Every practitioner dreads that one incident in which a disgruntled or otherwise dissatisfied patient brings up that unwanted word, “malpractice.” Fortunately for most of us, it is a rare occurrence, thanks to the exceptional qualities and expertise of the doctor of chiropractic, but it does happen; that is why ChiroSecure is here. More often than not, thankfully, malpractice claims are aggressively and skillfully defended by organizations such as ChiroSecure, and awards for such claims are limited.
ChiroSecure’s success rate in defending our policy holders is impressive and I am proud of the job we do for our doctors. This rate of success, however, should not be interpreted by any DC who does not have adequate malpractice insurance to mean that most claims can be easily defended and that their exposure really isn’t so bad. Let us consider, for a brief moment, the cost of this success.
Defending any malpractice claim is a difficult, expensive and extremely time sensitive business, requiring legal resources, experience and great skill. It is a very expensive business since all of these activities must be paid for by someone. ChiroSecure policy holders pay their premiums with the certainty that such costs are part of their coverage and unlike some other coverage’s, these costs do not decrease the available limits of coverage purchased for settlement. When they win, they win smart. What about you?
The doctor of chiropractic without malpractice coverage, and there are thousands in the US, faces not only the exposure of defending any and all claims and possible damage awards, they will be obliged to front ALL defense costs, whether they win or lose. I have spoken to hundreds of DCs who sign up for ChiroSecure coverage out of a sense of obligation to their practice and their patients, and almost without exception, concern over financial exposure is a central issue. These are wise doctors.
According to a May, 2005 Kaiser Foundation Report, defense costs to the malpractice insurer or defendant (legal fees, expert-witness costs, other handling fees) have been rising as well. In 1991, defense costs were approximately $15,000 per physician claim. In 2001, those costs averaged approximately $29,500. Defense costs for paid claims more than doubled from $21,000 in 1991 to almost $44,000 in 2001, while defense costs for claims with no payment (61 percent of all claims) nearly doubled from $12,000 to $23,500. [i]
The basic data on the costs of defending malpractice claims deals only with the expenses of legal, expert witness and other out-of-pocket expenditures, not the time and energy of the doctor being defended. For the doctor without coverage, add an additional and very significant sum, because the uninsured doctor must coordinate all of these activities on their own time and at their own expense. For the doctor of chiropractic, time is money, not to mention the emotional drain organizing one’s own defense adds to the non-economic costs.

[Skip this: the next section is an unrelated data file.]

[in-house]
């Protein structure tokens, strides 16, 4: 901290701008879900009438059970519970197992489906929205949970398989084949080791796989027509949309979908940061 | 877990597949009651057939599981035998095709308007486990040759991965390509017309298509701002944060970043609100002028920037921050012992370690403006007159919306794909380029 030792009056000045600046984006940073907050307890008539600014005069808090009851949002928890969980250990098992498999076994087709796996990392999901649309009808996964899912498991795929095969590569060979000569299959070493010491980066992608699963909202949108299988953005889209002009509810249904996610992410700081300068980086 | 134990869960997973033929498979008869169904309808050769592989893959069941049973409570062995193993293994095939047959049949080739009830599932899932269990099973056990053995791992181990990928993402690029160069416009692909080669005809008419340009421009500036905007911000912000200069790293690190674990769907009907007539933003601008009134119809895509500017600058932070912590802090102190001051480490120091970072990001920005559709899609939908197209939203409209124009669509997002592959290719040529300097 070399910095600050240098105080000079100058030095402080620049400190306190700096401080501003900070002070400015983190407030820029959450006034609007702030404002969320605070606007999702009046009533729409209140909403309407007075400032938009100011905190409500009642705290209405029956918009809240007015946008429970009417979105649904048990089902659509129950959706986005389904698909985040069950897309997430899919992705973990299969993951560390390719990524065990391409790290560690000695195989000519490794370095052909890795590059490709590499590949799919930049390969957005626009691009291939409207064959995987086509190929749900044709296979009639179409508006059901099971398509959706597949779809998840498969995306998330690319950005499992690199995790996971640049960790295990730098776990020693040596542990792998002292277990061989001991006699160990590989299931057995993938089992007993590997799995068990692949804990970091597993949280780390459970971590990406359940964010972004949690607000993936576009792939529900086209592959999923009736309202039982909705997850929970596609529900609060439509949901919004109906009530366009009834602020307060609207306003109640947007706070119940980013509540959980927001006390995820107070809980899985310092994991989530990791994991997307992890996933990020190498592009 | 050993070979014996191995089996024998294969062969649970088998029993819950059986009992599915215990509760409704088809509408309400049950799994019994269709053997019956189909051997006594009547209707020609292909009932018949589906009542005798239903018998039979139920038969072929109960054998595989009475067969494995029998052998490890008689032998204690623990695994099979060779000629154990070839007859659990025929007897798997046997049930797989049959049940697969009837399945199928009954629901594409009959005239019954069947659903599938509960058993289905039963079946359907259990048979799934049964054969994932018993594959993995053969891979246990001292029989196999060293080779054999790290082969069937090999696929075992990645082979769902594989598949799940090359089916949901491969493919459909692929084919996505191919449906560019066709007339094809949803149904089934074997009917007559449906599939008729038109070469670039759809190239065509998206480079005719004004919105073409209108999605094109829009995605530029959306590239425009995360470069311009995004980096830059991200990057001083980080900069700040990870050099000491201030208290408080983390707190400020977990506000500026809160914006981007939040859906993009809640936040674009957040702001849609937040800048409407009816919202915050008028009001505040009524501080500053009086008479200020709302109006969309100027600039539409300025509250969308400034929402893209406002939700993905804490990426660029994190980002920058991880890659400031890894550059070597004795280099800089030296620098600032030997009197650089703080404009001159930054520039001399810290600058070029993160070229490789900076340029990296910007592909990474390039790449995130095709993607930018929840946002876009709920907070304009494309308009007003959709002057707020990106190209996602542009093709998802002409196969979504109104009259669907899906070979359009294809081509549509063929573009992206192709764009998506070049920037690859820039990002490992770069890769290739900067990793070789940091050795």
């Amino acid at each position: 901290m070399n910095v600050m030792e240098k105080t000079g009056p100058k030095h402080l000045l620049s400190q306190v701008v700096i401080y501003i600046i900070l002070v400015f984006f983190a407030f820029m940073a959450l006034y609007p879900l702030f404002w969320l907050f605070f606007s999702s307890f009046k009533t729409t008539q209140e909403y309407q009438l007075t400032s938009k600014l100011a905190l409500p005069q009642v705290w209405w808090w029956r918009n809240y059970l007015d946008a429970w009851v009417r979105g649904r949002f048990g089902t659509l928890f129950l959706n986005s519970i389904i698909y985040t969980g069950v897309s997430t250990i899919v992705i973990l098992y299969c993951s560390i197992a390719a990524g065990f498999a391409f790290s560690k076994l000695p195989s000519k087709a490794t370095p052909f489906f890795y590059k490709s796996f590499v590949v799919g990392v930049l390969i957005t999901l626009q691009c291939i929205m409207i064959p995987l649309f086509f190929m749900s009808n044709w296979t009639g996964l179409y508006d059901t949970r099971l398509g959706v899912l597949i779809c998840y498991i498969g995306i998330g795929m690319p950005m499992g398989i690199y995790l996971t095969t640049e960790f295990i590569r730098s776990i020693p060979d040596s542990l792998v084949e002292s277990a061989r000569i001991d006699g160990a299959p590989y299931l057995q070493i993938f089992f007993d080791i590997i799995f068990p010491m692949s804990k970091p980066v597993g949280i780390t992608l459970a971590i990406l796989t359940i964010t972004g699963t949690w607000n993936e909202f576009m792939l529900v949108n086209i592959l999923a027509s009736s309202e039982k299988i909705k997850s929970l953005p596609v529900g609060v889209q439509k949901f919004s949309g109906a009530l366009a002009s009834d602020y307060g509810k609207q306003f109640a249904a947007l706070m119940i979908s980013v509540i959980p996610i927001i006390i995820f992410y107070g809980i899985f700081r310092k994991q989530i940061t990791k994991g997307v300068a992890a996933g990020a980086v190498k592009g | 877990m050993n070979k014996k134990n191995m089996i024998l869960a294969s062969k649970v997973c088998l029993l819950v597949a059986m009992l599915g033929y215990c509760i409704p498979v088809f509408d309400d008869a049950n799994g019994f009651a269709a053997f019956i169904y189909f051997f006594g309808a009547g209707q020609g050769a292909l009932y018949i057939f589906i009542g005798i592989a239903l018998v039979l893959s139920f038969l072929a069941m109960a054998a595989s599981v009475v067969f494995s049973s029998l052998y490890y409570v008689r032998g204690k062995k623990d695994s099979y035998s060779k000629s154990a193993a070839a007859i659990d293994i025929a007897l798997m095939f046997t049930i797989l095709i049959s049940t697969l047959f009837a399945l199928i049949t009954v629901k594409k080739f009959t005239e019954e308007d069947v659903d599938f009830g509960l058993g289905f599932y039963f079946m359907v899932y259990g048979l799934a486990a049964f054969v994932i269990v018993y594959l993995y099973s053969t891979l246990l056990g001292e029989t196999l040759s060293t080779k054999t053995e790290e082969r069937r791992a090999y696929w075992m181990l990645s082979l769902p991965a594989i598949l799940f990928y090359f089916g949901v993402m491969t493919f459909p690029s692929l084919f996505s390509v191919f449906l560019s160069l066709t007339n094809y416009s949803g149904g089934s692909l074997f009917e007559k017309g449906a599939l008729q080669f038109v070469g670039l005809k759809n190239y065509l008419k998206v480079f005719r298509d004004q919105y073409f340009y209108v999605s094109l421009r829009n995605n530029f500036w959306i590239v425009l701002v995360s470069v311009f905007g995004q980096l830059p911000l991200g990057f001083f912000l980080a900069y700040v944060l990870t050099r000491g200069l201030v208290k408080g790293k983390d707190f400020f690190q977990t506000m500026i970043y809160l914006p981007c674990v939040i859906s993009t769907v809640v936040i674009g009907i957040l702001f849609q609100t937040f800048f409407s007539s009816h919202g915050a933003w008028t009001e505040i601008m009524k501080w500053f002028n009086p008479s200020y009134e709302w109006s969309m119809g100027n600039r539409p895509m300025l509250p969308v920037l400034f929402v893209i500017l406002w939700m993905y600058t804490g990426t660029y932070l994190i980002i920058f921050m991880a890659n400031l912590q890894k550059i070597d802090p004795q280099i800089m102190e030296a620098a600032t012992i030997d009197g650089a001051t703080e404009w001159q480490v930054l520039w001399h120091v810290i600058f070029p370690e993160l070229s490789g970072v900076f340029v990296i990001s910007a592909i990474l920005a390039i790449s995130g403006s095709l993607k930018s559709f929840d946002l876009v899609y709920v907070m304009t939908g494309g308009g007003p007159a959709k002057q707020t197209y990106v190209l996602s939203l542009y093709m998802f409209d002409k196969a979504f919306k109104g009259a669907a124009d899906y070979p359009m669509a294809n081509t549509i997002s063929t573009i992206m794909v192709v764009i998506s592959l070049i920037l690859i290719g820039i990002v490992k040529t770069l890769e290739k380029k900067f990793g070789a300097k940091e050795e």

Trends in malpractice continue to keep all health professions under serious pressure, and despite state efforts at limiting attorney’s fees, caps on damage awards, placing tighter limits on the timeframe for filing malpractice claims and other “tort reform” provisions, malpractice exposure is still the doctor of chiropractic’s greatest liability risk. This pressure is only going to expand with greater consumer access to health care and legal information through the Internet, growing consumer activism and a hungry legal profession willing to take on any claim, no matter how flimsy.
The chiropractic profession has the advantage of being one of the safest and most effective forms of health care, but we continue to be caught up in the greater malpractice environment in which the medical profession is very much on the defensive. This environment is stimulating a new wave of legal and consumer initiatives, with a “right to safety” becoming a new topic in public policy discussions on health care. [ii] Activist consumer groups and attorneys are seeking to establish “judicial recognition” of a patient’s right to safety as a new element in the litigation mix. The aim of these activists is to seek to use this new “right” to stimulate greater caution and more effective injury prevention in hospitals and ultimately on the part of individual doctors. Because this sounds like a worthy cause, many politicians will likely be mobilized to promote it, and we will certainly hear more about these issues in the coming months.
In the meantime, doctors of chiropractic have options and any DC with ChiroSecure coverage knows they are not alone, but supported by a team of experienced defense professionals with a proven record of success. This support team (headed by another Chiropractor), combined with the individual doctor’s commitment to clinical excellence is a winning combination. They do not ever have to go it alone! Nor should you!
By Stuart E. Hoffman, DC.
Stuart E. Hoffman, DC, FICA, is the president of ChiroSecure, the only malpractice insurance program endorsed and approved by the International Chiropractors Association. Dr. Hoffman is a highly experienced doctor of chiropractic and licensed insurance broker who knows the intricate details of daily practice and who can give you the best advice based on his unique knowledge of both the insurance world and the world of chiropractic. To find out how you can get liability protection at the best rates call Dr. Hoffman at 1-866-802-4476 or visit www.chirosecure.com.
[i] Medical Malpractice Law in the United States, Peter Budetti and Teresa Waters, Kaiser Family Foundation, May 2005
[ii] (Annas, “The Patient’s Right to Safety — Improving the Quality of Care Through Litigation Against Hospitals,” NEJM, 5/11).